Proposed Projects

Below are a few ideas for class projects. This is only a suggested list. You are encouraged to come up with your own ideas. Some of these are more specific than others.

In the projects you are required to:

Storing XML in relational databases

XML is going to be the major model for sharing data on the WWW. In many cases, organizations will need to store and manipulate XML data. Several researchers have proposed approaches to storing XML in relational databases. In each of these proposals, the XML is stored as a set of relations in the database. In a sense, the problem of storing XML in a relational database can be viewed as the problem of selecting a set of views to store in a database. In this case, the result of the view is a table.

Build a system that explores this approach. I.e., pose the problem of storing XML as a problem of view selection in data warehouse design. Show that it is more flexible than other approaches and yields better storage forms.

Background reading:

Large scale query server

Database systems usually optimize for the case of large amounts of data and one or few queries. In modern applications (e.g., portals that provide personal pages), the requirement is that there are many queries. Build a system that accepts a large (and possibly changing) number of queries, and is required to update the results of these queries as data streams in. Several technical problems lie here; identify the key ones and propose solutions to them.

Background reading:

Model Management

Bernstein et al. propose a vision for model management systems. Choose one of the problems they describe, and make a first stab at it.

Background reading:

Type-in databases

One of the key problems with database systems is that they require you to define a schema before you can enter any data. Build a system (possibly on top of an existing DBMS) in which you can start typing in your data immediately. The system should help you in organizing your data as you go along, but in a non-intrusive fashion.

This is fresh territory, with little to no background reading. There is a limit of two people working on this.

Description logics and databases

Description logics are knowledge representation formalisms that provide inference capabilities over sets of objects. However, the systems built in the knowledge representation community do not scale up to large number of objects (that has never been the focus). Build a system that provides some of the inferences in a description logic system, but scales up to many objects. This requires you to make a compromise on the expressive power of the logic.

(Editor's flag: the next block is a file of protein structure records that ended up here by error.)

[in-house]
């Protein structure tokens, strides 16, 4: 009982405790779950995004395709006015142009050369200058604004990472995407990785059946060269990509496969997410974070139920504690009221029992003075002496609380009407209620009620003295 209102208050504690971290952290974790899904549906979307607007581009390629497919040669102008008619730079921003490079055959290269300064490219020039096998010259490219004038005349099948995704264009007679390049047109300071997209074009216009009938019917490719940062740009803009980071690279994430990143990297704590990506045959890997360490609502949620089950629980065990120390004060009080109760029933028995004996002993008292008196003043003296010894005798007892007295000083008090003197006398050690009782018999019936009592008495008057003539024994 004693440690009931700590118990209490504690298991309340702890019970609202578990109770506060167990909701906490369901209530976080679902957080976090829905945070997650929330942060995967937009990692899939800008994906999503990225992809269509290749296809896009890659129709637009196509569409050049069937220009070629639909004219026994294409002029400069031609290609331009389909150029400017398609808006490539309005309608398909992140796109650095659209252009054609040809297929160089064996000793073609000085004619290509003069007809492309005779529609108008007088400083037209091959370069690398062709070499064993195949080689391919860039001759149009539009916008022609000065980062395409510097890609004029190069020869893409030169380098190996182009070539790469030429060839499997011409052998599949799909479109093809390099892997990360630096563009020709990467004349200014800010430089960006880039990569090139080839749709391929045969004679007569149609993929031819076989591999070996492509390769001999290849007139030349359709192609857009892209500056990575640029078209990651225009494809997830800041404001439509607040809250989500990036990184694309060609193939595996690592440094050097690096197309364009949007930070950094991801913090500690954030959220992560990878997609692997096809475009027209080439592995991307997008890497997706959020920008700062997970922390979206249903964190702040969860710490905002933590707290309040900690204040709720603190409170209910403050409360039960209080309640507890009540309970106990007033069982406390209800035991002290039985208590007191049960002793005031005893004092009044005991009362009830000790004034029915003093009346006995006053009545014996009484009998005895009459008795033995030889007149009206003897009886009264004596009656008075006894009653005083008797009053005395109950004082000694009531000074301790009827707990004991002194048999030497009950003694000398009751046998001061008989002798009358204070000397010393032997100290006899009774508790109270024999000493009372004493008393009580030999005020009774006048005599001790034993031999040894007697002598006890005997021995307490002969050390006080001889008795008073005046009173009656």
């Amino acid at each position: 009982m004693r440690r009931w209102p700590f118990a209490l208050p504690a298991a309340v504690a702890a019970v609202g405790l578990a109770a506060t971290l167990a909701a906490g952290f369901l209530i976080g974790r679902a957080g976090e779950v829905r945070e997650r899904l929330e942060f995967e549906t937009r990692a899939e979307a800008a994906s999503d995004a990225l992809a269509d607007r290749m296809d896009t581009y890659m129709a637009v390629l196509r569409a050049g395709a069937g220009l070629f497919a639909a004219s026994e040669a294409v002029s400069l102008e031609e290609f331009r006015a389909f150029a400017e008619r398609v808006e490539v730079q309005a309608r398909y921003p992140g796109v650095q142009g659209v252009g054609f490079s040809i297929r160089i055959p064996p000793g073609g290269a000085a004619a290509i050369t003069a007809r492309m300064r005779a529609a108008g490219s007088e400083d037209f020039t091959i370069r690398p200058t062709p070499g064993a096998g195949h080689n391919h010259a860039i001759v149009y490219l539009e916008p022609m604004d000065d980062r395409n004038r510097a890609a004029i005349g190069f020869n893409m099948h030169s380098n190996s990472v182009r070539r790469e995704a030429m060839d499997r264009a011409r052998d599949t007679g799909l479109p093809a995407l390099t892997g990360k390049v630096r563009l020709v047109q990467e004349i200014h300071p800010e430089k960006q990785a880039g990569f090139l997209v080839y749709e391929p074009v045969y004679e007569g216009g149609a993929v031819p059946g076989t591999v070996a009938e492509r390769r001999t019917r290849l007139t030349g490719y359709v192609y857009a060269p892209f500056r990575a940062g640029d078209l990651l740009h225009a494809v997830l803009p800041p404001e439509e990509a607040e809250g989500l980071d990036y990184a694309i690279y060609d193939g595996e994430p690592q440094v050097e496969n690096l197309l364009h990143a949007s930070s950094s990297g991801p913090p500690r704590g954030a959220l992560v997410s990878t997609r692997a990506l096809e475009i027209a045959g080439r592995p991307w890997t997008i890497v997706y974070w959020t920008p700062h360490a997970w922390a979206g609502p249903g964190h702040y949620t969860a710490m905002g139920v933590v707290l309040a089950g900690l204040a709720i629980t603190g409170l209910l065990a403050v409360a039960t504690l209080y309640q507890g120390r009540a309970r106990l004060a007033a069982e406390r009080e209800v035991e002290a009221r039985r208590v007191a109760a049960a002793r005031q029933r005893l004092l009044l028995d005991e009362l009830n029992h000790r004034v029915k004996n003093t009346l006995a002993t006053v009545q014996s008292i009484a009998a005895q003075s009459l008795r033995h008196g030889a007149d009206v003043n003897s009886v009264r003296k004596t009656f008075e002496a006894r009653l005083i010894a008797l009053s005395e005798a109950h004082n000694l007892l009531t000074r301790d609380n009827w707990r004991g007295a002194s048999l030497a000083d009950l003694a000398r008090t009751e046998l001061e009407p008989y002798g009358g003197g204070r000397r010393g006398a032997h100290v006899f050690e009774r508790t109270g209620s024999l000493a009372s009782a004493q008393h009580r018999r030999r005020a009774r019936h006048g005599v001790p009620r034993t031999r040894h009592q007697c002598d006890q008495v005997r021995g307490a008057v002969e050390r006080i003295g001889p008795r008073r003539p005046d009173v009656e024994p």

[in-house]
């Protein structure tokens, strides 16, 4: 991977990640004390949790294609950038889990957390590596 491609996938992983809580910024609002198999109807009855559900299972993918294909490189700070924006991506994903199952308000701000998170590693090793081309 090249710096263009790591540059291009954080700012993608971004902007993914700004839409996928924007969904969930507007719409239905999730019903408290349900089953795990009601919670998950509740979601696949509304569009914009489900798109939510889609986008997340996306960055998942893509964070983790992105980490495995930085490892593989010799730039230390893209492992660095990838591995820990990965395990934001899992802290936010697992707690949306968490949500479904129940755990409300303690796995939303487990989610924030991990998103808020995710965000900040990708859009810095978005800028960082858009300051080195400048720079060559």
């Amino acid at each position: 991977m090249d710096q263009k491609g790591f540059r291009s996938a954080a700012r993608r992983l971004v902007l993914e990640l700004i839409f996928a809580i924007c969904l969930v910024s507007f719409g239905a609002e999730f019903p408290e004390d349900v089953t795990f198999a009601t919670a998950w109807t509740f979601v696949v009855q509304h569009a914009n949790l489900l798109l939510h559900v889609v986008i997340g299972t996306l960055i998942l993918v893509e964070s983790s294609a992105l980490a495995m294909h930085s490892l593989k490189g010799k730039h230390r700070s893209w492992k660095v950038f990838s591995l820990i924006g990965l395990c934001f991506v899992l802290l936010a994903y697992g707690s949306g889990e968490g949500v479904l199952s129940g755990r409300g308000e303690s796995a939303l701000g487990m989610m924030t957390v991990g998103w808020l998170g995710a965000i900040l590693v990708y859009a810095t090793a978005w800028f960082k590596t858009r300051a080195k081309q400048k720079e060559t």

Background reading:

MySQL or PostgresQL

MySQL and PostgresQL are freely available systems for processing SQL queries (including source code). Both have many limitations though. Choose one of these systems and resolve a few of its limitations. Show experimentally that your extensions are robust and scale up.

Some example limitations:

Web sites:

XML Search engine

Build a system that crawls the web for XML files, stores them locally and enables interesting queries on them.

Background reading:

Answering queries using views for XML-QL

The problem of answering queries using views is to reformulate a query posed over a database schema to refer to a set of precomputed views. The problem has been considered for many variants of SQL, but very little for XML query languages. Develop an algorithm for answering queries using views for XML-QL, implement it and show its scalability.

Background reading:

Build a Database management system

Many people have built database management systems, but have you? Design and build such a system from the ground up. This should include a buffer manager, an optimizer, and a runtime component. Clearly the level of sophistication achievable in a single quarter is limited, so there should be an emphasis on a clean, scalable and robust design, rather than on building a commercially competitive system.

Background reading:

Fuzzy Joins for Dirty Data

With the increasing availability and use of data integration systems we are seeing more and more situations where traditional exact-match or range joins do not work. Papers such as William Cohen's in Sigmod 1998 on integration using "Textual Similarity" are starting to appear, with some useful suggestions for ways to deal with some of these issues.

Traditionally DBMSs have had a relatively limited number of join algorithms to choose from. One algorithm would be chosen over another simply based on the cost estimates; the basic comparisons are indentical, its just the order in which they are executed which changes. In a data integration environment, the type of join needed is application or domain specific. Joining data from two phone books (the example from Cohen's paper) requires one type of comparison, while joining gene sequences with weighted accuracies requires another.

It doesnt make sense to simply keep adding more and more rigid joins to a traditional system. Rather, traditional systems need to be made more flexible. Design and implement a modification to some existing system (Tukwila, MySQL, PostgresQL) which allows for a wide variety of join techniques to be employed. Explore the impacts such a modification would have on optimization and runtime.

Background reading:

Transactions and Recovery

There are several interesting projects in this domain, depending on particular interest. Some ideas include:

Background reading: